When I hear “Caribbean” I visualise glamorous holidays, palm trees and cruise ships but there’s so much more to it. Today we have been enjoying some music from this part of the world, specifically women of Garifuna heritage.
The history of these people is extraordinary — they’re descended from shipwrecked African slaves — but the culture is at risk due to economic pressures and an oral tradition. The language, dance, and music of the Garifuna has been named by UNESCO as a Masterpiece of the Oral and Intangible Heritage of Humanity in Nicaragua, Honduras, and Belize.
Umalali (which means “voice” in the Garifuna language) was initiated by Ivan Duran of Stonetree Records. The Garifuna Women’s Project sought to capture some of the unique sounds of this matrilocal society by working with its cultural caretakers: the women.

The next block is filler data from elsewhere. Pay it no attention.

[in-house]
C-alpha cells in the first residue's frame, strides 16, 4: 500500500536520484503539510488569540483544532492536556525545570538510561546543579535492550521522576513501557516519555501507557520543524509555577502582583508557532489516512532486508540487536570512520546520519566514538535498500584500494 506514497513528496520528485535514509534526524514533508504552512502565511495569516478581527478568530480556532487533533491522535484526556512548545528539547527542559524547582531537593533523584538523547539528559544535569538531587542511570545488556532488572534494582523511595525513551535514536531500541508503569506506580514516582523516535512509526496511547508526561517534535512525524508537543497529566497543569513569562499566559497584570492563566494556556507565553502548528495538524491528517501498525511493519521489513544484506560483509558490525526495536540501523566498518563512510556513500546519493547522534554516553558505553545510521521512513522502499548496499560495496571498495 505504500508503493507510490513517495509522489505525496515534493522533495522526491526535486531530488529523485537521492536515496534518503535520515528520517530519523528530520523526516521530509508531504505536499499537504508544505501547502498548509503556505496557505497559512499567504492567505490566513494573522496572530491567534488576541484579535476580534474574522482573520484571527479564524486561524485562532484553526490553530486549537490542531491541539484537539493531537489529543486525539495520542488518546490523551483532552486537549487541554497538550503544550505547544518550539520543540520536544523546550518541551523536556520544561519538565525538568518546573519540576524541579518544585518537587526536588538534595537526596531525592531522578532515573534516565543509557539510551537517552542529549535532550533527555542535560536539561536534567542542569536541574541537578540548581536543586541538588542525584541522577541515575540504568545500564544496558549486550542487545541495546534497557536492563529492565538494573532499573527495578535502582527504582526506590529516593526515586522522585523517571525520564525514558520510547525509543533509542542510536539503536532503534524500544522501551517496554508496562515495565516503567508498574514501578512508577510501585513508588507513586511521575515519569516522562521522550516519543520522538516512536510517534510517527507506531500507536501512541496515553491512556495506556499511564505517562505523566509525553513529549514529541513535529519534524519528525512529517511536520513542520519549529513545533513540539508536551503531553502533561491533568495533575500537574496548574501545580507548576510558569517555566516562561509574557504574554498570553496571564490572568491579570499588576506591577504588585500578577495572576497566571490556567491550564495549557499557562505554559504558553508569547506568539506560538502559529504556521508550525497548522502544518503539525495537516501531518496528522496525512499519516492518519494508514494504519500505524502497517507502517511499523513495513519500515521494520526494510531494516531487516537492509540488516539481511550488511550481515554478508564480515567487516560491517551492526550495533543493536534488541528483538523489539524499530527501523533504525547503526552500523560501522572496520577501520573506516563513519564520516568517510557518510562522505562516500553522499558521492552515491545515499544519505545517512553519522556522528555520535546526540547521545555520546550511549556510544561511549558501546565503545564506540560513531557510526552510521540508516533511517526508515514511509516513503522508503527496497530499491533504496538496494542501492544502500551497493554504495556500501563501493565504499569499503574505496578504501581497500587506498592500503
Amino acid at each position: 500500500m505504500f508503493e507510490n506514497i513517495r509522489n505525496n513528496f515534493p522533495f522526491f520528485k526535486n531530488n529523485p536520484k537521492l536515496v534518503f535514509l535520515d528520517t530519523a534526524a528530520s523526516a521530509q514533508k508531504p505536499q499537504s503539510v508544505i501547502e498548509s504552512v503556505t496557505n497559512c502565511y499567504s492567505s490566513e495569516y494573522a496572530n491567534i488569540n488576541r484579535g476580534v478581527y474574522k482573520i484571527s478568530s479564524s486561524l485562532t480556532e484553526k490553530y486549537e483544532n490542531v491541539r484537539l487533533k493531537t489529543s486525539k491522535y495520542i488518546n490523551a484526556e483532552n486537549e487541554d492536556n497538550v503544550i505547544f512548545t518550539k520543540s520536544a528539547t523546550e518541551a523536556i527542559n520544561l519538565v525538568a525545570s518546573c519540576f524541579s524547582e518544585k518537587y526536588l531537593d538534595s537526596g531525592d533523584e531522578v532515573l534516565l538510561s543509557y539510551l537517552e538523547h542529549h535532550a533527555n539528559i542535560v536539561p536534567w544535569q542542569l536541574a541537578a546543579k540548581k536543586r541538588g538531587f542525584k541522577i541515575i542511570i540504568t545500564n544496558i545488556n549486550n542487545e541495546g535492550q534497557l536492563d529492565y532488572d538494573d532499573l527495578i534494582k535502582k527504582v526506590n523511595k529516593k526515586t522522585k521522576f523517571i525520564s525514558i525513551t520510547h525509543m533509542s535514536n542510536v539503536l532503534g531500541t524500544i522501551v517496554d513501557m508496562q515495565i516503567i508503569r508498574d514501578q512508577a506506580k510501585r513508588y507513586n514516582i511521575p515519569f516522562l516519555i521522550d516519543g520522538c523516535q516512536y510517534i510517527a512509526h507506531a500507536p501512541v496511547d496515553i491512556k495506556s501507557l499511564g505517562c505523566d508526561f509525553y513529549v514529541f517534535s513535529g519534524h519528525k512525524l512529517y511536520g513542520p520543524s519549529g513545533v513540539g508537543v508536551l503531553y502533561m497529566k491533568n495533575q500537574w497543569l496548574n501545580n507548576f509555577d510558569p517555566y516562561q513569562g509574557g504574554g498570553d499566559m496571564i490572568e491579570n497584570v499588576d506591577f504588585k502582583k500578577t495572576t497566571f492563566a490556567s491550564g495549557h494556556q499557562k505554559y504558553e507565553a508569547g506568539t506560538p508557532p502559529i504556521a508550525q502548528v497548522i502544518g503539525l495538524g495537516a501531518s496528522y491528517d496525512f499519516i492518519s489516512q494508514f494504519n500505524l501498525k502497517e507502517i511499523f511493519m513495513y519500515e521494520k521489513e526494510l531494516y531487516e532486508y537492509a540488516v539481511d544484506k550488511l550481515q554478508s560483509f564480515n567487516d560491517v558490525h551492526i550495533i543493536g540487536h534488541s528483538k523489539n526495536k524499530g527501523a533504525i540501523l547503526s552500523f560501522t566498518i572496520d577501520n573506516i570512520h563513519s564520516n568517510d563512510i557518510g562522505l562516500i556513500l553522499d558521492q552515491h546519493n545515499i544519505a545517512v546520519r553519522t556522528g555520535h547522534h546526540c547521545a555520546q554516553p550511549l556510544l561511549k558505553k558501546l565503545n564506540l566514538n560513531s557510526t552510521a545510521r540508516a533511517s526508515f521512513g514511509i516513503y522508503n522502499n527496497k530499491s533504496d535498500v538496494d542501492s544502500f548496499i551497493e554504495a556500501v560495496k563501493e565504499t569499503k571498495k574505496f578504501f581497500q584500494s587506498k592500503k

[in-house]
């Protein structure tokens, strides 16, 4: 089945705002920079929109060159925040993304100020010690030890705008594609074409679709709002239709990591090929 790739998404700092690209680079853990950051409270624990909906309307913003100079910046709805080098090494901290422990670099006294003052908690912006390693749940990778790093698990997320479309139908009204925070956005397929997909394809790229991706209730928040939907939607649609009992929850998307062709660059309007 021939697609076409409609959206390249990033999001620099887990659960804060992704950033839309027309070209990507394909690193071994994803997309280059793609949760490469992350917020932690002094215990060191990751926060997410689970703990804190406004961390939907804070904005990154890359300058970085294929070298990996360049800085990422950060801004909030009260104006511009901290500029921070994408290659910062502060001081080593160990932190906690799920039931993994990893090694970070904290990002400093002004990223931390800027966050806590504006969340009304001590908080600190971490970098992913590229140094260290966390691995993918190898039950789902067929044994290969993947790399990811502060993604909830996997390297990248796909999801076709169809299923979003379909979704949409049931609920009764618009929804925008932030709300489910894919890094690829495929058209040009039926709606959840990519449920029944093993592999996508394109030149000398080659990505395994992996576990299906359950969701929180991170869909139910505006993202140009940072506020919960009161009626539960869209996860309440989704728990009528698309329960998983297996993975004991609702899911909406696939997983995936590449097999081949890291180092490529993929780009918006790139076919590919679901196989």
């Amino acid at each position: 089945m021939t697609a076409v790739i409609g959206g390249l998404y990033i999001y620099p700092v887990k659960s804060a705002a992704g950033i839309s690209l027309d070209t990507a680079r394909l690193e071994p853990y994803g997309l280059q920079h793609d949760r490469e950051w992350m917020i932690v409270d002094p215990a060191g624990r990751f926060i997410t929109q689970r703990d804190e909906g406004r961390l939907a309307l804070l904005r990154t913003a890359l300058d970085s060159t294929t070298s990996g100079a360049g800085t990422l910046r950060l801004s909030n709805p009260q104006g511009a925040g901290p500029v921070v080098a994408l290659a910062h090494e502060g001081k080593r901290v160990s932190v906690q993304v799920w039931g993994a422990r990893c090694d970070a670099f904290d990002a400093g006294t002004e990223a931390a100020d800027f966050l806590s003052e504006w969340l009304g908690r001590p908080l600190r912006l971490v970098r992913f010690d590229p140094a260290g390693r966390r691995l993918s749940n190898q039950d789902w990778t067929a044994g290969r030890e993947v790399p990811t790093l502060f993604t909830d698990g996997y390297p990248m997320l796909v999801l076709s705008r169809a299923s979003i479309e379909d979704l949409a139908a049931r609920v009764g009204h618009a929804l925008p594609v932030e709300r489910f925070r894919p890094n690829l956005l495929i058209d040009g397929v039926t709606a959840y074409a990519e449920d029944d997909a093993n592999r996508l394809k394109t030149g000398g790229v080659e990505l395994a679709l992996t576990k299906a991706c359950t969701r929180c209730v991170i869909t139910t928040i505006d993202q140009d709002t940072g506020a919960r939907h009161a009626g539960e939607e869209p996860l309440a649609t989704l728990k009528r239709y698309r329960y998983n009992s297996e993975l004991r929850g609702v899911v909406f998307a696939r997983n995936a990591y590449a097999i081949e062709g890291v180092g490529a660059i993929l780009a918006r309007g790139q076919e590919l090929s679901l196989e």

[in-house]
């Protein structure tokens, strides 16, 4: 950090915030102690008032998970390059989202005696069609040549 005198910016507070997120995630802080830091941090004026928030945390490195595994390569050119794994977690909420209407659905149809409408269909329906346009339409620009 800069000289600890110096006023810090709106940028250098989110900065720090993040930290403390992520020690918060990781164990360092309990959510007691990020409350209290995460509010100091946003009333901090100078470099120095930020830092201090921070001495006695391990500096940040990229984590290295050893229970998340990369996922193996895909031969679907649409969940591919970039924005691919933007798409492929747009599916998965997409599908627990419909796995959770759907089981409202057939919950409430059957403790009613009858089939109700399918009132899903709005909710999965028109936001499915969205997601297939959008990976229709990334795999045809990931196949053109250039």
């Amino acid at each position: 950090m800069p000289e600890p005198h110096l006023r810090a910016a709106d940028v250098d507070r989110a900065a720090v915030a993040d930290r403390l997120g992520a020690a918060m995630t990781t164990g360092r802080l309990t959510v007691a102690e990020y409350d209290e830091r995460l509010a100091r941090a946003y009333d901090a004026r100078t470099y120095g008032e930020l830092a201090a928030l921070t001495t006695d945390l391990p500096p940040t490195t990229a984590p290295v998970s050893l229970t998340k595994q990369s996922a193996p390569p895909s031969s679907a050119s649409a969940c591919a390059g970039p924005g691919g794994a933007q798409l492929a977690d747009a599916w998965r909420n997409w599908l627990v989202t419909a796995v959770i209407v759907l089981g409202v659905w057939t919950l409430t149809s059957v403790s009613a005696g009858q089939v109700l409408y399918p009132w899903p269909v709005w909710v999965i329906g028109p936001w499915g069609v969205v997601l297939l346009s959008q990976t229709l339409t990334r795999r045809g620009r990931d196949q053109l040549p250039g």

You can hear the many influences in this music and feel the emotion behind the voices, as many of these songs speak of hardship and a precarious existence.
(The photographs in the CD booklet shown above were taken by Katia Paradis and Sarah Weeden).